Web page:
The mannequin was life-sized, with a mop-like wig and creepy, slanted eyes. Ariel Castro kept it propped against a wall of his house and liked to use it to scare people. Sometimes he drove around town with it in the back seat of his car.
“He threatened me lots of times with it,” said Castro's nephew, 26-year-old Angel Caraballo, who was terrified of his uncle as a little boy and unnerved by him as an adult. “He would say: `Act up again, you'll be in that back room with the mannequin.“’
Castro installed padlocks on every door leading into his dilapidated home on Seymour Avenue. He kept the basement bolted shut, too. When relatives showed up at his front door, he made them wait for half an hour before emerging, and nobody was ever allowed past the living room.
“He had told me to stay in the kitchen,” said Elida Marie Caraballo, Castro's niece, who was at his house about seven years ago with Castro's daughter Rosie. “I didn't know why.”
In the days since Castro's arrest on charges of keeping three women imprisoned in his home for a decade, relatives and acquaintances have sketched a portrait of him as a man with a twisted sense of humor, a compulsion for secrecy and a towering, terrifying rage that led him to savagely beat, torment and control his common-law wife, Grimilda Figueroa.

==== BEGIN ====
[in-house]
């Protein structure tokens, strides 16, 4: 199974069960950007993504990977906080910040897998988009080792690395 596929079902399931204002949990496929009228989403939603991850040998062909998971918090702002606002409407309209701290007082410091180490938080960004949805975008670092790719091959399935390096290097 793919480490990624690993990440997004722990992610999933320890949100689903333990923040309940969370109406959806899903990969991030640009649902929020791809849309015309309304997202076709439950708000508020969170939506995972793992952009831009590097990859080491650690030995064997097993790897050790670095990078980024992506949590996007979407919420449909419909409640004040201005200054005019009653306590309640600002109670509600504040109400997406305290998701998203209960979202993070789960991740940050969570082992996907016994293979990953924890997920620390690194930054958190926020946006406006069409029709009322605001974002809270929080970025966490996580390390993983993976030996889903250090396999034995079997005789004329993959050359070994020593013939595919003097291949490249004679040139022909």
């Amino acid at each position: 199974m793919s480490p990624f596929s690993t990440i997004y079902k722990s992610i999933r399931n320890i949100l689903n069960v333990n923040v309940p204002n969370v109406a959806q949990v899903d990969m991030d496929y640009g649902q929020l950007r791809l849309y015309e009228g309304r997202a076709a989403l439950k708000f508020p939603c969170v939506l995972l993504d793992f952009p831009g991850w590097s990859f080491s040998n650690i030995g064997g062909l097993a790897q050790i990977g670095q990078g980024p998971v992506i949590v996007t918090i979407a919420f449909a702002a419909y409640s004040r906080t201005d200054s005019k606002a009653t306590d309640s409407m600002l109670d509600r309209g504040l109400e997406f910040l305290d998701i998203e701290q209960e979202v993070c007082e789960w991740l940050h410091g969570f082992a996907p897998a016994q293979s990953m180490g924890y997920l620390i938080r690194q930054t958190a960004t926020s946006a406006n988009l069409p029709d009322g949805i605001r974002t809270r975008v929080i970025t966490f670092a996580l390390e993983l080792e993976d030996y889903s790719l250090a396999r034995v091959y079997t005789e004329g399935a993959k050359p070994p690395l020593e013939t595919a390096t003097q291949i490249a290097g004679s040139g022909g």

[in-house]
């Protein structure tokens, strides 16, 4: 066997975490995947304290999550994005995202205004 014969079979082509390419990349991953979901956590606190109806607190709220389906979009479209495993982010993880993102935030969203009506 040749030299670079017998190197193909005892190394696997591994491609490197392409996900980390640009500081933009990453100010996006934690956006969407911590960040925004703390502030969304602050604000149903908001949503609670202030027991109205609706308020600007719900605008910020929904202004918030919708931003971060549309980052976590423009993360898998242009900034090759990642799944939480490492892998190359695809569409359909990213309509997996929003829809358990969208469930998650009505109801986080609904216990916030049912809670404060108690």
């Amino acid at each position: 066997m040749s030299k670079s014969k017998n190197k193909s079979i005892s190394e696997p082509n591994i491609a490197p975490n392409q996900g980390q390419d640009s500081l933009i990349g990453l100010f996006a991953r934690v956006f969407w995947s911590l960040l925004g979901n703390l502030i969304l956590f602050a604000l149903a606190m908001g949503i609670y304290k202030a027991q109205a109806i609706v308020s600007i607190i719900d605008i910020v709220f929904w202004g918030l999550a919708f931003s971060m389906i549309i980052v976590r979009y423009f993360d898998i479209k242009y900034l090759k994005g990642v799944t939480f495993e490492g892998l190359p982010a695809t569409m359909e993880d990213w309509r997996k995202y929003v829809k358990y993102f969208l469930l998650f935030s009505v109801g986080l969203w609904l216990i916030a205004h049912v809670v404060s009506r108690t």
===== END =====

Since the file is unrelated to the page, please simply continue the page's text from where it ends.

He was a “monster,” they said.
The image stands starkly at odds with the picture drawn by some neighbors, fellow musicians and others. They described the former school bus driver as an affable guy who played bass in a merengue band and rode motorcycles around town.
“You can talk to him and you think he's a nice guy,” said Frank Caraballo, Castro's brother-in-law. “I think it was a female thing. He was really controlling with females. You know, he didn't want no one to touch his daughters. He wanted to know everything his wife did.”
Castro, 52, is being held in jail on $8 million bail under a suicide watch, charged with rape and kidnapping. Prosecutors said they plan to bring additional counts, possibly including murder charges punishable by death for allegedly forcing at least one of his pregnant captives to miscarry over and over again by starving her and punching her in the belly.
A DNA test confirmed Friday that he fathered the now 6-year-old girl born to one of the women while in captivity.
Castro was represented in court on Thursday by public defender Kathleen Demetz, who said she is acting as Castro's adviser if needed until he is appointed a full-time attorney. She said Friday that she can't speak to his guilt or innocence and that she advised him not to give any news interviews that might jeopardize his case.
Figueroa left Castro years ago and died last year after a long illness. During their early years together, Castro worked in a plastics factory and treated his wife well, relatives said. But after their first child was born, they said, something snapped in him.
He beat Figueroa relentlessly, her relatives said. They said he pushed her down the stairs, fractured her ribs, broke her nose several times, cracked a tooth and dislocated both shoulders. Once, he shoved Figueroa into a cardboard box and closed the flaps over her head, they said.